- The Washington Times - Thursday, April 12, 2007


Captured journalist safe, Abbas says

RAMALLAH — Three international news networks held a joint broadcast yesterday calling for the release of British Broadcasting Corp. journalist Alan Johnston, a month after he was kidnapped by Palestinian gunmen in Gaza City.

Palestinian Authority President Mahmoud Abbas told the BBC he has “credible evidence that Alan was safe and well,” BBC director general Mark Thompson said.

The 25-minute broadcast by the BBC, Al Jazeera and Sky News — with a contribution from CNN — was part of a day of public events meant to put pressure on the kidnappers, including an appeal from Mr. Johnston’s father to “let my son go. Now. Today.”


Vatican threatens boycott over exhibit

JERUSALEM — The Vatican ambassador to Israel threatened yesterday to boycott a Holocaust memorial ceremony next week over a museum’s portrayal of Pope Pius XII’s conduct during the Nazis’ killing of Jews in World War II.

Archbishop Antonio Franco said he had written to the director of the Yad Vashem Holocaust Museum asking for the revision of a caption suggesting the wartime pope had been apathetic to the Jews’ plight.

The photo appears in a new part of the museum that was opened in 2005. Yad Vashem hosts Israel’s annual state ceremony to mark Holocaust Martyrs’ and Heroes’ Remembrance Day, which will take place Sunday.


2 NATO soldiers killed by bombs

KANDAHAR — Roadside bombs struck two NATO convoys in eastern Afghanistan yesterday and killed two soldiers hours after an air strike by the U.S.-led coalition killed at least 35 militants in the south, officials said.

The NATO convoys were patrolling five miles apart when they were hit by roadside bombs within 30 minutes of each other. A third soldier was injured. NATO did not identify the slain and injured soldiers, but most alliance soldiers in the east are American.


4 killed in protest over land deal

KAMPALA — Protesters stoned to death two persons of Asian origin yesterday during a demonstration against a Ugandan-Asian company that wants to grow sugar cane in this country’s largest natural forest, police said. Two others were also killed in the rioting.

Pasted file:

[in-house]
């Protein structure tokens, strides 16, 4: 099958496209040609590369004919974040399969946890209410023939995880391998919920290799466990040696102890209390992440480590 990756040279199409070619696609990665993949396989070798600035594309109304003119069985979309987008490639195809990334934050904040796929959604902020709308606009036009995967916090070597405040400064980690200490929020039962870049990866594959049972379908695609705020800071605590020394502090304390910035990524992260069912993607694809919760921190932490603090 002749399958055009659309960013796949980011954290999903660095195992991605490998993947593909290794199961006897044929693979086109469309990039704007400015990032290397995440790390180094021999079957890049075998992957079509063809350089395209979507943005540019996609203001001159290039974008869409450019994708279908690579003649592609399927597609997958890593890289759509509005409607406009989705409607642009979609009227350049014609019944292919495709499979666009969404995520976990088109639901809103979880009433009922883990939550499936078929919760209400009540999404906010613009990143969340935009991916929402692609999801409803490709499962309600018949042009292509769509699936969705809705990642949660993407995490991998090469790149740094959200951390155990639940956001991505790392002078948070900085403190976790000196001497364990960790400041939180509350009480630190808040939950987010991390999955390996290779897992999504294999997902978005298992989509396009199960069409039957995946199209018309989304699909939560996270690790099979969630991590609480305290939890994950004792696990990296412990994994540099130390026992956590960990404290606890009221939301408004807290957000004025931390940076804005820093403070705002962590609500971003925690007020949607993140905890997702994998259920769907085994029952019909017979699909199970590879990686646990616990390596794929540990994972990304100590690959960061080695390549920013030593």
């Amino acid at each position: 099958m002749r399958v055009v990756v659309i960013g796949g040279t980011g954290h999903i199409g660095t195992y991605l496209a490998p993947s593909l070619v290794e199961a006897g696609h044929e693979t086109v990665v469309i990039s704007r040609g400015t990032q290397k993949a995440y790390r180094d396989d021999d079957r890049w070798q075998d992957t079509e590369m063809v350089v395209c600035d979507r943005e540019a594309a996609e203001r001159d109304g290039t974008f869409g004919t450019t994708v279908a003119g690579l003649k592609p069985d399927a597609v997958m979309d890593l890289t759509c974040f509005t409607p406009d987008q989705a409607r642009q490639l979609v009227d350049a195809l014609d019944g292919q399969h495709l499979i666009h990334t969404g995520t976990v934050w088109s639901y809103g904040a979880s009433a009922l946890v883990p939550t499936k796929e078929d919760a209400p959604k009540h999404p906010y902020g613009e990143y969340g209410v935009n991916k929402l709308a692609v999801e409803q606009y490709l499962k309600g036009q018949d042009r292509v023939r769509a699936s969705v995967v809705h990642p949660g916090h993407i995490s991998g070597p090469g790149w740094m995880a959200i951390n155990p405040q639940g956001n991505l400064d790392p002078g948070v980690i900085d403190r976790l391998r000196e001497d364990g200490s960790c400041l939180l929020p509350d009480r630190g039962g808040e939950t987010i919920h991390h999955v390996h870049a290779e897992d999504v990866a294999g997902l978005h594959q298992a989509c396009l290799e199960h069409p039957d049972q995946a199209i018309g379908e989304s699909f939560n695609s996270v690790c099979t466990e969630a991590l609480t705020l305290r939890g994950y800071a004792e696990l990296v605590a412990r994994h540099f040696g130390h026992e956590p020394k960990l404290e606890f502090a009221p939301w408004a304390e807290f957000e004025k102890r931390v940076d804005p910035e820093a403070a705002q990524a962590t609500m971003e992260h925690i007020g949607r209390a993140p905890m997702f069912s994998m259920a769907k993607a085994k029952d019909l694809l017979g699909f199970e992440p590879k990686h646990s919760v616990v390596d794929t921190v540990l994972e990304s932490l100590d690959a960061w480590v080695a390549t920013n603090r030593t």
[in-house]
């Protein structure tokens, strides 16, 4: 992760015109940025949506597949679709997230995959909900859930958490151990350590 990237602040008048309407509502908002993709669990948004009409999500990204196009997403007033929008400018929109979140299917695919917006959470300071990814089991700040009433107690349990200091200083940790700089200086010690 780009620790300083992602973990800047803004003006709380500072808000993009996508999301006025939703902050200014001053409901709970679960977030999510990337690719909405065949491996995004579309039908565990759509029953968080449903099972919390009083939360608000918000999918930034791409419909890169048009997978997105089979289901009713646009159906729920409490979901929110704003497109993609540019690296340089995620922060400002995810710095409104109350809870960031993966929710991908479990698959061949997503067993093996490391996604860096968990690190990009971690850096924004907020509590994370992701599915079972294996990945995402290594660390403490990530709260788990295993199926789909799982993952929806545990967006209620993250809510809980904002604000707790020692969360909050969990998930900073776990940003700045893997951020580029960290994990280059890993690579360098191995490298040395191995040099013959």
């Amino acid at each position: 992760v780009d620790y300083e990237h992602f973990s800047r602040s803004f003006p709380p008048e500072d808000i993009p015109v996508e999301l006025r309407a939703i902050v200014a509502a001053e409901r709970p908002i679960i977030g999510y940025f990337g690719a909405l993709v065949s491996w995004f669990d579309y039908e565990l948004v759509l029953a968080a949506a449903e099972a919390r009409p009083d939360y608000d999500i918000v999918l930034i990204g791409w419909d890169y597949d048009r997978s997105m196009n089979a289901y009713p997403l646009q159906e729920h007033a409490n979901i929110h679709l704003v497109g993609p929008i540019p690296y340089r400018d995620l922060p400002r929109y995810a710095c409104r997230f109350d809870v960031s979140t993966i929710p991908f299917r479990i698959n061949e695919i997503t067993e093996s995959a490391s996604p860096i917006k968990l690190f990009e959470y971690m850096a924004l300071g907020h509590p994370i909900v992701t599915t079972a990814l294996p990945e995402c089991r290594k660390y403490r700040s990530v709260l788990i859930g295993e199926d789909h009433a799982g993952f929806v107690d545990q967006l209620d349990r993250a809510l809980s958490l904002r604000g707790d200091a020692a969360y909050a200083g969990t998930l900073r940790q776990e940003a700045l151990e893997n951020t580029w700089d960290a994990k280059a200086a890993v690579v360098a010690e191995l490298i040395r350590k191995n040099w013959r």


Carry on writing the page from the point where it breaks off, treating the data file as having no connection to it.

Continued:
The protesters also vandalized a Hindu temple in the capital. Police fired bullets in the air and used tear gas to disperse protesters, who chanted, “We are tired of Asians,” and “They should go back to their land.”

A subsidiary of the Mehta Group, which has businesses in both Uganda and Kenya working in sugar, cement and financial services, wants to use 17,000 acres — nearly a third of the Mabira Forest Reserve — to expand its sugar plantation in Uganda.


Syrian-American addresses lawmakers

JERUSALEM — A Syrian-American businessman with ties to the Damascus government made an unprecedented appearance before an Israeli parliamentary panel yesterday, telling lawmakers that Syrian President Bashar Assad is ready to make peace with the Jewish state.

Ibrahim Suleiman told the Foreign Affairs and Defense Committee he did not represent or speak for the Syrian government, but asserted he had high-level contacts with officials in Damascus.

Earlier this year, it emerged that Mr. Suleiman held several rounds of secret, unofficial talks with former Israeli Foreign Ministry Director-General Alon Liel. The countries’ leaders were aware of the talks.


Warring Muslim tribes announce cease-fire

PARACHINAR — Warring Sunni and Shi’ite Muslim tribes announced a cease-fire in a Pakistani tribal region near the Afghan border yesterday after days of fierce clashes that killed about 40 people.

The clashes between the followers of two Muslim sects erupted in Kurram tribal region late last week after an exchange of insults during a religious procession in Parachinar, the region’s main town.

Authorities imposed a curfew in Parachinar April 6 and called the army to quell the violence. They engaged a traditional tribal jirga, or council of elders, to mediate peace between the two sides.

From wire dispatches and staff reports

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